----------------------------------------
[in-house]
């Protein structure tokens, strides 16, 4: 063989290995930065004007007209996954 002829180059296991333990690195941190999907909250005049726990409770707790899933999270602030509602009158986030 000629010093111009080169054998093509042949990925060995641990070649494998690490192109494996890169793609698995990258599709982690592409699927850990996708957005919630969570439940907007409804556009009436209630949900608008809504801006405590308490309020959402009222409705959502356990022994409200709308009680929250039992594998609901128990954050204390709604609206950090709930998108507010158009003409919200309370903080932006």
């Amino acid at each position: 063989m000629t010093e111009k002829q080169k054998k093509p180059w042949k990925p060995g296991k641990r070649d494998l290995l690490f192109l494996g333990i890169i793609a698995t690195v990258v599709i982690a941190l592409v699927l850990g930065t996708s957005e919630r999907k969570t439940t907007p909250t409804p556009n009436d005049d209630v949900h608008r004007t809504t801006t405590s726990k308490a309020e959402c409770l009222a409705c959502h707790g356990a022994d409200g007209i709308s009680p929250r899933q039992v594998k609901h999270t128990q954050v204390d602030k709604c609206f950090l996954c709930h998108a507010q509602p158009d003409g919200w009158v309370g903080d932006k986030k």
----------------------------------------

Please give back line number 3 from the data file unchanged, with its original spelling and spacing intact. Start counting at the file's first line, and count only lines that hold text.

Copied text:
């Amino acid at each position: 063989m000629t010093e111009k002829q080169k054998k093509p180059w042949k990925p060995g296991k641990r070649d494998l290995l690490f192109l494996g333990i890169i793609a698995t690195v990258v599709i982690a941190l592409v699927l850990g930065t996708s957005e919630r999907k969570t439940t907007p909250t409804p556009n009436d005049d209630v949900h608008r004007t809504t801006t405590s726990k308490a309020e959402c409770l009222a409705c959502h707790g356990a022994d409200g007209i709308s009680p929250r899933q039992v594998k609901h999270t128990q954050v204390d602030k709604c609206f950090l996954c709930h998108a507010q509602p158009d003409g919200w009158v309370g903080d932006k986030k």